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FAST CARS, FAST HORSES AND BOURBON
 
(2015 - Spring/Summer Issue)

Writer: ALEX ABERSPAECHER



“A horse! A horse! My kingdom for a horse!”–William Shakespeare, Richard III

No Canadian can stand at the sidelines at Churchill Downs or Keeneland racetrack in Kentucky without remembering Northern Dancer, Canada’s top horse of all time and one of the most influential sires in the world. After 50 years, it is estimated that almost 75 per cent of the world’s thoroughbreds have Northern Dancer in their pedigree.

There is a curious rumour that owning a horse in Kentucky elevates one into some sort of privileged class, but apparently there is more to it; your horse needs to win first to give you that status. Many years ago when Daniel Boone, the famous American explorer and frontiersman, roamed the wilds of Kentucky wearing his legendary coonskin cap, horses were a necessity; they were also much cheaper.

Horse Country

Instead of a feeling of privilege, I was overcome by the expanse of Lane’s End Farm near Lexington. Just the driveway is as long as most farms and instead of old rusty metal fences, this one is bordered by black four-board wooden fences that line immense fields of the most scrumptious bluegrass as far as I could see.

Chance Timm, the director of Stallion Seasons at Lane’s End Farm, is not your typical farmer either. Apparently there are no farmers on Kentucky’s horse farms, only directors, breeders and horse owners who visit here occasionally. Chance grew up out west where his father was a rodeo rider when he was younger. “Different horses and a lot cheaper,” he tells us as we walk along the black fence on the 930-hectare spread.

There are a handful of thoroughbred race horses on the farm with about three stallions and the rest are mares. When I finally spot one far off in the back corner and ask my wife to take a picture, Chance tells us that it is not possible unless we have permission from the owner, although he would be glad to mail us one. “After all, ” he explains, “that horse could be worth between 10 and 15 million dollars.” 

Touring one of the thoroughbred horse farms will soon be possible through the local tourism office. For now, a visit to the general area is still highly recommended and, while Kentucky’s scenery is diverse, ranging from farmlands to dense forests, visiting the horse country with miles of white fences and the rolling green hills is an experience of tranquility and beauty. Combined with a visit to Churchill Downs or Keeneland, it will become truly memorable.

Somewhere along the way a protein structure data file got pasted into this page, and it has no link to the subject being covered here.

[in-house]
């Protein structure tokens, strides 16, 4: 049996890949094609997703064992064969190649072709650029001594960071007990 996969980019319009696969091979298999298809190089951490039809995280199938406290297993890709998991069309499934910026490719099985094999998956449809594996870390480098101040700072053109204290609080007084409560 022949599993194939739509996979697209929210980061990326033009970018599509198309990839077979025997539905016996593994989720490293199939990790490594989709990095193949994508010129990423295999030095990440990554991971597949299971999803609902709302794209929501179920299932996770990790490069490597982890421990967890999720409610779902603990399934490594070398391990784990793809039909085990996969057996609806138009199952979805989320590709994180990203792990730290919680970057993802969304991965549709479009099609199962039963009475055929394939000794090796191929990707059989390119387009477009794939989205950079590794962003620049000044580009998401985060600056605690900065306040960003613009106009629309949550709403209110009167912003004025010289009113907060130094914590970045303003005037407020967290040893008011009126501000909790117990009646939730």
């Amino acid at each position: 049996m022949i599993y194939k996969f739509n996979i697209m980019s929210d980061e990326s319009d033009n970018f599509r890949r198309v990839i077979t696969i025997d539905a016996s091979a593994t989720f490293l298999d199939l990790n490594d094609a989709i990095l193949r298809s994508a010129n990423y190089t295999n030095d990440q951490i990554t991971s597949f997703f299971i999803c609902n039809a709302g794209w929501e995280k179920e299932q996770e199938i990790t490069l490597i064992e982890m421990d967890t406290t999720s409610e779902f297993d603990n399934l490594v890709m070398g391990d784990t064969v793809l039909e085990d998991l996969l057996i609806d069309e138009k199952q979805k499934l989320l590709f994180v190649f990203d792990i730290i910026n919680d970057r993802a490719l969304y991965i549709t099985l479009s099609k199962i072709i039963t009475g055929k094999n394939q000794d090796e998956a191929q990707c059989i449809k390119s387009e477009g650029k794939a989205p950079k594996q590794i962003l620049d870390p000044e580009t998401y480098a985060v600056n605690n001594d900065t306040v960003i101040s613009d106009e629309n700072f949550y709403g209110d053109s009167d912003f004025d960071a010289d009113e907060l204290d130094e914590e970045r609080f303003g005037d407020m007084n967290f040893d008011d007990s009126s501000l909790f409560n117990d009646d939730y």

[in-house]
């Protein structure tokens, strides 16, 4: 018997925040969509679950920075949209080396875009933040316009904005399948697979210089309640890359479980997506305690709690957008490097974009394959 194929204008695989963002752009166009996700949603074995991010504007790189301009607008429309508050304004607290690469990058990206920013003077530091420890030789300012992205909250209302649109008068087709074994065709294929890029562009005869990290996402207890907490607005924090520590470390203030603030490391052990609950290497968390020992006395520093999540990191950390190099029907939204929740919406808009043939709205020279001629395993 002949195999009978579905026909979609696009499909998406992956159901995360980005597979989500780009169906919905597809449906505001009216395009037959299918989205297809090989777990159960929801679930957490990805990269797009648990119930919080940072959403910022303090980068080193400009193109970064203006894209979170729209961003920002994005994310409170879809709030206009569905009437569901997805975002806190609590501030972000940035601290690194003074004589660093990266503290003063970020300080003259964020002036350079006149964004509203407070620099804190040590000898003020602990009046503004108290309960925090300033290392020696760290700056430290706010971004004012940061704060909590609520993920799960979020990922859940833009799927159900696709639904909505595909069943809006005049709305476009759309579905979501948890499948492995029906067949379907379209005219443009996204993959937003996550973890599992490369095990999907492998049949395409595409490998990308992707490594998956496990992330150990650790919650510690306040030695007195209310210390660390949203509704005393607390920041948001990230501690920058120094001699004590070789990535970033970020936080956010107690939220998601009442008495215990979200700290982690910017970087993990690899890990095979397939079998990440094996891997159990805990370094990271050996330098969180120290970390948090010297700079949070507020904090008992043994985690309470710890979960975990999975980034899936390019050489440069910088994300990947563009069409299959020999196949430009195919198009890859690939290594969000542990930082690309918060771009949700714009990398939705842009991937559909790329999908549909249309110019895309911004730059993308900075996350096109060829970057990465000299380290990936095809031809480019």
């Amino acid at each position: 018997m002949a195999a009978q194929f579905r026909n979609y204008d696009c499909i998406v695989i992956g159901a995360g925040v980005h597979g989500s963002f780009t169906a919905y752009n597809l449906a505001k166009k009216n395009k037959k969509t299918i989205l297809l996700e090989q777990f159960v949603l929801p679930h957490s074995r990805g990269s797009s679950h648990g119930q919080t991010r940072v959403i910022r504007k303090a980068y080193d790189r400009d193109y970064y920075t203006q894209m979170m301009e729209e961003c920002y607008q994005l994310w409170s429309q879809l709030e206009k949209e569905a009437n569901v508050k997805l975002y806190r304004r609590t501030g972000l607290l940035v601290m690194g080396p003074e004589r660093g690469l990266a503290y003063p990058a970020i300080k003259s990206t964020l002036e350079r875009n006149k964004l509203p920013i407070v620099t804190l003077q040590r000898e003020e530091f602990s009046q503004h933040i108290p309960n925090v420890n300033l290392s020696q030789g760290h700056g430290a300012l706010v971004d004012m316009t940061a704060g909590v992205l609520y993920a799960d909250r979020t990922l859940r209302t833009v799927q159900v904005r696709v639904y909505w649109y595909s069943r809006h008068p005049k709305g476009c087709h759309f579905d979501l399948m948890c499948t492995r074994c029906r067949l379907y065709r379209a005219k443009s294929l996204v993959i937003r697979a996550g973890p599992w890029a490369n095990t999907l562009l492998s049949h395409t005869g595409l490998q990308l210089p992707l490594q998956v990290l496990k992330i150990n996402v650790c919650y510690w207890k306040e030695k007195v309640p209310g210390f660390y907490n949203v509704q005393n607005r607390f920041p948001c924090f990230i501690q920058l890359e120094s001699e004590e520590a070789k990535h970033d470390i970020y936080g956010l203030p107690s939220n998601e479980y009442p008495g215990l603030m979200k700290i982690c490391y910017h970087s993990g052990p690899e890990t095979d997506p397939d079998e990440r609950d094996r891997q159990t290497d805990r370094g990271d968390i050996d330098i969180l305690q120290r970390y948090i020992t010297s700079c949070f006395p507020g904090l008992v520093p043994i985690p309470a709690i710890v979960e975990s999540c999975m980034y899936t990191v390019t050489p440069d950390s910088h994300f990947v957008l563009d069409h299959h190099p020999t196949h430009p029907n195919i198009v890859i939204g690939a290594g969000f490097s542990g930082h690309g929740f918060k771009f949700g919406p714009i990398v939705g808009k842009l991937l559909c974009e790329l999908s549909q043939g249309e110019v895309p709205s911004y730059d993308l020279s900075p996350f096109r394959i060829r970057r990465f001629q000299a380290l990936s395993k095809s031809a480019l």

The Bourbon Trail

Lexington and its surrounding counties, indeed all of Kentucky, show little effect of the recent recession, which impacted so many other areas of the USA. A renewing of urban areas with convention centres, breweries, restaurants and playgrounds is unequalled in most towns and cities and one would be hard-pressed to find a major town that does not have at least one bridge, museum or major entertainment complex under construction.

Although the breeding of the finest race horses may be an attraction that is unequalled anywhere, it is the bourbon that fills the coffers. With a population of 4.4 million inhabitants, Kentucky has presently 5.4 million barrels of bourbon aging in the warehouses of the many distilleries. All of the bourbon houses are open to the public and offer not only guided tours through the distillery but also challenge the best of palates with a tutored tasting.

To explore the rich tradition, a drive along the Kentucky Bourbon Trail takes visitors to nine major distilleries nestled among the most beautiful scenery the Bluegrass Parkway has to offer. From Northern Kentucky to Louisville (Looavull to the locals) on the west, along the heart of the state, right through to Lexington, the drive takes you along the winding roads past magnificent horse farms, picturesque historic villages and countless creeks and rivers.                  

Classic Collections

Just outside the city of Bowling Green at the Corvette Museum, we park our two-year-old Ford Escape between a silver Porsche and a red Corvette. With the roof down, the car running and the radio blasting bluegrass music, the owner shows up with a sheepish grin on his face and explains he had just taken delivery of his new Vette but forgot the champagne glasses. He pulls away and a yellow Lotus slides into his spot.

Even if you are not a Corvette fan, the museum is incredible. From the first ever built in 1953, every Corvette is represented including the only remaining 1983 model. Cars driven by the famous—and infamous—and the ones used in movies and the TV series Route 66 can be admired. Even the remains of those that fell 12 metres into the sinkhole that opened up in late 2014 inside the museum are on display. When we walk out to our car, Judy smiles and hints, “I could be a Vette fan!”

Travel Planner

Air Canada (aircanada.com) and WestJet (westjet.com) fly to airports in Lexington and Cincinnati (actually shared with Ohio, located in Covington, Northern Kentucky) while United Airlines (united.ca) offers service from Toronto to Lexington.

Driving time is approximately 10 hours from Toronto. For more information, visit:

Bowling Green Area Convention & Visitors Bureau: visitbgky.com

Kentucky Department of Travel and Tourism: KentuckyTourism.com

Churchill Downs: churchilldowns.com

Keeneland: keeneland.com

Kentucky Bourbon Trail: kybourbontrail.com

Lane’s End: lanesend.com

The National Corvette Museum: corvettemuseum.org

 
 
 
 
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